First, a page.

Does that mean ‘excellent’ for an electric car, or simply overall?
There’s plenty of documented evidence about Tesla not being immune to design flaws and the process of remedial actions, even recalls, that blight the car world have touched this brand as much as any other. Recently, its Model X crossover was pulled from sale to remedy ongoing issues with the trademark cantilever doors.
No-one likes living with faults, not least when buying the best. Luxury car ownership is usually a highly-cossetted affair; anyone buying a $180,000 car can assume their every whim or need will be immediately taken care of by the dealer or distributor. That’s the case with the i3 and the Outlander. Help is just a local dealership away and it's never too much trouble.
For Tesla … ‘local’ is Australia. There's no NZ-based servicing or support whatsoever, so any work that demands a trained technician also requires the cars have to be shipped across the Tasman, again at owner cost.
The P85 model (the numerical designates its kWh output) West is driving is his first faithful, a 2014 seven-seater rear-drive variant, he bought for $180,000. He says it has been utterly reliable and foible-free.
Barlev hasn’t had quite that experience with his left-hand-drive example, which having being built in 2013 (and originally shipped to Norway) and with 80,000kms on the clock is the oldest Model S and highest-mileage Tesla in this country.
On a Model S, the door handles are flush with the bodywork and come out as the sensor that acts as a key comes in proximity. The one on the driver’s side of his car has gone kaput (he explains it’s a known fault of early build cars such as his). Is that worth a $5000 trip overseas? At the moment, it’s not. (His is also the least flashy and most time-worn, but has cool wall kudos of having won a rally to Moscow and been ridden in by Prince Albert of Monaco).
These owners have all arranged insurance cover yet there’s a lot of finger-crossing and wood-touching too, in respect to accident damage. Everyone seems relieved no Tesla here has ever been in a serious smash. The unspoken thought that the repercussions of a big repair, or replacement, might cause the industry to revaluate the terms, and cost, of cover.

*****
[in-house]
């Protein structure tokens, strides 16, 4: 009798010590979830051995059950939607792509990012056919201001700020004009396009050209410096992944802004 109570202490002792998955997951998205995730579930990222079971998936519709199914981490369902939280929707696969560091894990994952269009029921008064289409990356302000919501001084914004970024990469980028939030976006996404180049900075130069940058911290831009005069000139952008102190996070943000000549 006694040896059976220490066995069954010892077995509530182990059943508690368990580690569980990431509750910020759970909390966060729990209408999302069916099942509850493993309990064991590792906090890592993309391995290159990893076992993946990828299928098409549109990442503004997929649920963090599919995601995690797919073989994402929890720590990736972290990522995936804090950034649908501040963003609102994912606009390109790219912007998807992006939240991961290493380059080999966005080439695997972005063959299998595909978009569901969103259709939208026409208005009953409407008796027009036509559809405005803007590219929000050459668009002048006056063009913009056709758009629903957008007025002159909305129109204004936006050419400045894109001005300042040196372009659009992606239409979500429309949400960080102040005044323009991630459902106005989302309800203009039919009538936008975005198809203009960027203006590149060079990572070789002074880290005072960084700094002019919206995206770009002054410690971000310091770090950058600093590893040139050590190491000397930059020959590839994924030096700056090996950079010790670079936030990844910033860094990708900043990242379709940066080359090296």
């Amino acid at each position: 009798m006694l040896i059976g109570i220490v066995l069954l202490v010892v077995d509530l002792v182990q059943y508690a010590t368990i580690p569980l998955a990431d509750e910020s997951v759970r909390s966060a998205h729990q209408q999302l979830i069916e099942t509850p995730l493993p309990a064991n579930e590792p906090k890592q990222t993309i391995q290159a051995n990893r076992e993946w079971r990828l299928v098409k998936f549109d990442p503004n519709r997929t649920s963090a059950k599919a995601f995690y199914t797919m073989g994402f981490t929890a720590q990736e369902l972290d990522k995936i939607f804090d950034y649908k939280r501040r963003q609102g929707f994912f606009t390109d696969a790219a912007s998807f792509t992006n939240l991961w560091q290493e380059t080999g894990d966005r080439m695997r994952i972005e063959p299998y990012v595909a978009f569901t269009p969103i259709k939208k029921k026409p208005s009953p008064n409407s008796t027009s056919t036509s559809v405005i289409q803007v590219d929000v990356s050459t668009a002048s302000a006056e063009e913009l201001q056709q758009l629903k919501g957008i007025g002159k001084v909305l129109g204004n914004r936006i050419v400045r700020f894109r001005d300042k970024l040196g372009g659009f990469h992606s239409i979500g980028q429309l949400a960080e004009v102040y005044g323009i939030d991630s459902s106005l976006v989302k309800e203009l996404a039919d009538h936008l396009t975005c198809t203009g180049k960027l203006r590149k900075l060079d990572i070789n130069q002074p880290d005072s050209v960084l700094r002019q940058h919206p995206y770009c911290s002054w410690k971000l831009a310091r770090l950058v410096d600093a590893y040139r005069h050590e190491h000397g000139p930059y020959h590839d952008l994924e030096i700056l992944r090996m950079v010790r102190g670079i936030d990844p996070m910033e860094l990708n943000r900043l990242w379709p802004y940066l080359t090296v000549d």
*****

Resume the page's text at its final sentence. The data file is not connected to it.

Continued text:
In any event, there are no quick fixes. I’m told that when one owner lost a windscreen, the most expedient solution was for him to personally arrange for a replacement to be airfreighted in.
Pre-purchase testing a car presumably means flying to Sydney or Melbourne. Buying one isn’t so simple, either. There’s importation to arrange and, even though most of NZ’s Teslas come out of Australia, the purchaser is still buying in US dollars. The exchange rate is so fluid it’s impossible, West agrees, to assure whether today’s sticker will still be relevant tomorrow.
“Last time I checked you could land a base Model S for around $120,000 … but the pricing is changing constantly. It’s not just the currency, Tesla has constantly updating which brings price bumps (just last week, for instance, a whole styling refresh).”
Who can be bothered? Remarkably, a growing count of Kiwis. There are now 40 Model S cars in Kiwi ownership and their drivers are enjoying a good life that delivers more positives beyond the initial biggie of severing dependence on Big Oil.
The car brings lots of wow-worthy whizz-bang technology and future-now design – notably that huge 17-inch tablet-style touchscreen in the centre console: A feature that totally caught the car industry by surprise and is still only being now matched by Volvo’s XC90.
It’s a big car, with enough cabin room to make it a seven-seater, something you don’t expect in a low-slung sedan (though the two rearward-facing chairs in the back are short-journey, kid-only options). The car’s shape has also stood the test of time; you’d never think it’s been around since 2012.
But from my observance ownership also also means accepting American build quality standards. Dick’s assertion that his $220,000 2015 P90D is of a quality equal of the Audi product he abdicated isn’t wholly borne out by inspection.
And is he being tongue-in-cheek in suggesting a car that, thanks to the 7000 cell Panasonic-supplied battery, weighs 2200kg – as much as a Jeep Grand Cherokee - is just as athletic through the bends as the RS6 he used to have? I’d love to find out, but his initial offer of a drive is rescinded because “you’re with BMW, best you stick in their car.”
Still, there’s no PR puffery about the cars’ initial acceleration. The beauty of any electric motor is that there’s no torque or power buildup: You get maximum in both from the get-go, so accordingly the off-the-line shove is pretty … well, electrifying.